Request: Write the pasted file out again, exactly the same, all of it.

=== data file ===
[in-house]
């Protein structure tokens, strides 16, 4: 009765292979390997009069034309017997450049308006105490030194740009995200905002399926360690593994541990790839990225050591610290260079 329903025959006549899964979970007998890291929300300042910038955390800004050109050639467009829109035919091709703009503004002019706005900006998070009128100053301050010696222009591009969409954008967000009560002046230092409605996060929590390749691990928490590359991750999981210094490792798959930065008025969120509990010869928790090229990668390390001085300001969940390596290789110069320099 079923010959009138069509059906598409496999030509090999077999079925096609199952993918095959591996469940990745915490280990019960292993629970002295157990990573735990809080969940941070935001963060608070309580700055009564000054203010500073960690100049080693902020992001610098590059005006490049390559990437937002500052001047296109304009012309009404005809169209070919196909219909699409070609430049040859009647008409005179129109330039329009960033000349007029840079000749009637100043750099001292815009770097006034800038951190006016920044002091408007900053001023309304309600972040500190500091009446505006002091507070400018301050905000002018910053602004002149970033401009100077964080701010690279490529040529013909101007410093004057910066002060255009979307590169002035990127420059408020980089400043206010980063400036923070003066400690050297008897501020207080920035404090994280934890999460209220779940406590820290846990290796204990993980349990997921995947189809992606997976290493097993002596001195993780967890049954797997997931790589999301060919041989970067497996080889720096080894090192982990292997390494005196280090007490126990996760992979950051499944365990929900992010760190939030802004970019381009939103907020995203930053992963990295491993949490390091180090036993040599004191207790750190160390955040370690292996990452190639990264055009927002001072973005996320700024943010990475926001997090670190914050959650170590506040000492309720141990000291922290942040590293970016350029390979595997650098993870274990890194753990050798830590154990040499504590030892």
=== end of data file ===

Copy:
[in-house]
């Protein structure tokens, strides 16, 4: 009765292979390997009069034309017997450049308006105490030194740009995200905002399926360690593994541990790839990225050591610290260079 329903025959006549899964979970007998890291929300300042910038955390800004050109050639467009829109035919091709703009503004002019706005900006998070009128100053301050010696222009591009969409954008967000009560002046230092409605996060929590390749691990928490590359991750999981210094490792798959930065008025969120509990010869928790090229990668390390001085300001969940390596290789110069320099 079923010959009138069509059906598409496999030509090999077999079925096609199952993918095959591996469940990745915490280990019960292993629970002295157990990573735990809080969940941070935001963060608070309580700055009564000054203010500073960690100049080693902020992001610098590059005006490049390559990437937002500052001047296109304009012309009404005809169209070919196909219909699409070609430049040859009647008409005179129109330039329009960033000349007029840079000749009637100043750099001292815009770097006034800038951190006016920044002091408007900053001023309304309600972040500190500091009446505006002091507070400018301050905000002018910053602004002149970033401009100077964080701010690279490529040529013909101007410093004057910066002060255009979307590169002035990127420059408020980089400043206010980063400036923070003066400690050297008897501020207080920035404090994280934890999460209220779940406590820290846990290796204990993980349990997921995947189809992606997976290493097993002596001195993780967890049954797997997931790589999301060919041989970067497996080889720096080894090192982990292997390494005196280090007490126990996760992979950051499944365990929900992010760190939030802004970019381009939103907020995203930053992963990295491993949490390091180090036993040599004191207790750190160390955040370690292996990452190639990264055009927002001072973005996320700024943010990475926001997090670190914050959650170590506040000492309720141990000291922290942040590293970016350029390979595997650098993870274990890194753990050798830590154990040499504590030892």